'But I'm not a Protester': Negotiating Knowledge and Ignorance in Responding to Unconventional Gas Developments in Queensland, Australia
The rapid development of Australia’s gas reserves has led to significant challenges for regional and rural communities. Especially the unprecedented unconventional gas boom in the state of Queensland caused a variety of community responses from embracing economic benefits to active civil disobedience. Following ethnographic fieldwork with affected communities, this paper specifically focuses on cases of critically responding and resisting members who refuse being classified as protesters. These interlocutors rather attempt to be recognized actors within the decision-making process, which leads to continuing negotiations over valid knowledge claims. Expanding on the anthropological repertoire of knowledge and ignorance as processes of social positioning, I unpack these empirical findings by critically utilizing Stehr’s concept of ‘knowledgeability’ (bundles of enabling competencies) and Kolodny’s ‘cryptonormativism’ (disguised normative claims) in regard to the scientization and (de) politicization of CSG-related knowledge debates. I explain the appeal of scientific, value-free claims and some actors’ refusal of political motives through the lens of processes of epistemic purification and pollution. This nuanced discussion prompts me to conclude by cautioning against oversimplified conceptualization of knowledge and a reductionist scientism that may (re) create epistemic and social inequalities.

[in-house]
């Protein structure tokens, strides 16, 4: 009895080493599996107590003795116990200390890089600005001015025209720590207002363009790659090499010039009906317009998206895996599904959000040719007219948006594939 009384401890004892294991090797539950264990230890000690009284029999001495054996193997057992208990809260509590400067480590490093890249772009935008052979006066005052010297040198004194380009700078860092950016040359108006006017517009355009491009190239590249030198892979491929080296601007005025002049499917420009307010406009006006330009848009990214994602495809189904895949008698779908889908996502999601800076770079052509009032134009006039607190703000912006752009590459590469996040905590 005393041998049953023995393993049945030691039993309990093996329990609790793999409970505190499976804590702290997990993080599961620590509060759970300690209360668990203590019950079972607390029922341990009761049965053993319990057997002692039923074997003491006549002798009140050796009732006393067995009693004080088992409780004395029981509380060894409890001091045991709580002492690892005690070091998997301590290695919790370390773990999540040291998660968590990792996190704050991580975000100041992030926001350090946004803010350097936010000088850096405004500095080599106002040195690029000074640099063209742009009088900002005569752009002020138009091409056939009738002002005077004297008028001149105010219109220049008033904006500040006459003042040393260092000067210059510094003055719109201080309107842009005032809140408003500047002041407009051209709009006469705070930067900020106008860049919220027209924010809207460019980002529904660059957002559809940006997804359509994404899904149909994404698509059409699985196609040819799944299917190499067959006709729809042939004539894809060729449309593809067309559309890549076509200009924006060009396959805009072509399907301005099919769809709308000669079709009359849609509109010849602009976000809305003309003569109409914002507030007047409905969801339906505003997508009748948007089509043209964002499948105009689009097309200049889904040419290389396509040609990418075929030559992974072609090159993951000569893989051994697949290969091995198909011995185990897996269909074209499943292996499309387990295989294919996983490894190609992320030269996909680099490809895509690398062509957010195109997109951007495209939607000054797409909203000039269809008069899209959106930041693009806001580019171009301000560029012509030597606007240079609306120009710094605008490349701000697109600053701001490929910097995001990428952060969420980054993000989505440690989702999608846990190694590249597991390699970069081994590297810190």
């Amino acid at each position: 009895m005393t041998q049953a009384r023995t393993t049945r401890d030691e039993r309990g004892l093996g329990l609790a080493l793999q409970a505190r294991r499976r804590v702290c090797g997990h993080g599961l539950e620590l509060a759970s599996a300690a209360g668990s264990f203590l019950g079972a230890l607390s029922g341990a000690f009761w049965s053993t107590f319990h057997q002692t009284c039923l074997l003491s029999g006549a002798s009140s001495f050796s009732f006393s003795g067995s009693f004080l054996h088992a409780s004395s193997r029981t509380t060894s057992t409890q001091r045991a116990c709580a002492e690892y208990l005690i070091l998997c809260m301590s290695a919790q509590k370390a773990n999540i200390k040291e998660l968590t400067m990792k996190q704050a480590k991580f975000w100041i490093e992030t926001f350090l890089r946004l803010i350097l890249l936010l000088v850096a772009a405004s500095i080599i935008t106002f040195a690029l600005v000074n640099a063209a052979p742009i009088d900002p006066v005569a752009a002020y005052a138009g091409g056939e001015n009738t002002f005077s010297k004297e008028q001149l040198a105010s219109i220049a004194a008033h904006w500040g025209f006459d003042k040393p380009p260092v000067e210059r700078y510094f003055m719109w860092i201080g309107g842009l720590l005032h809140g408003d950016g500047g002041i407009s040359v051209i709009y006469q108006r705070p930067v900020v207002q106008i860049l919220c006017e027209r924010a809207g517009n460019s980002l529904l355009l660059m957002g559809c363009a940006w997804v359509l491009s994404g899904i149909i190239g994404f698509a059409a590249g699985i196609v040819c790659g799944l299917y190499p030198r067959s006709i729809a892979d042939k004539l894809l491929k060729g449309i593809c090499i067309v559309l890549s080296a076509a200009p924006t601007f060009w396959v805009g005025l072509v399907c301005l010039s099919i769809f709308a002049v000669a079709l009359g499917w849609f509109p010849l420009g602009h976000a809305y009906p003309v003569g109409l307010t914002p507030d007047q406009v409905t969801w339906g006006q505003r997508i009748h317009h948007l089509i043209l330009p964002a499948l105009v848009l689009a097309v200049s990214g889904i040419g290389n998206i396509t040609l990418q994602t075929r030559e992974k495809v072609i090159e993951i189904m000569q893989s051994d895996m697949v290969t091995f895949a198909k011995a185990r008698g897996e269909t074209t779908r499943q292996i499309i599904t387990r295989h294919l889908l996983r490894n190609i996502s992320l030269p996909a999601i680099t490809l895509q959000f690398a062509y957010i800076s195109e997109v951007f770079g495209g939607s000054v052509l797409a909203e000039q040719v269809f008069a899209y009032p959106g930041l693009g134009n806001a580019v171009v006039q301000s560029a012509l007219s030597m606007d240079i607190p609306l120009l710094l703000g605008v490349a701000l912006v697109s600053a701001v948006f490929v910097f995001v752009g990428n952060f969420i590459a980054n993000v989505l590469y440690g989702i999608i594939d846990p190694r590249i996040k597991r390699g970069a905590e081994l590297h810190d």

About the Presenter
Martin Espig is a Ph.D. candidate in environmental anthropology in the School of Social Science at the University of Queensland, Australia. His current research focuses on knowledge-related debates regarding the impacts and risks of unconventional coal seam gas developments in regional and rural agricultural regions.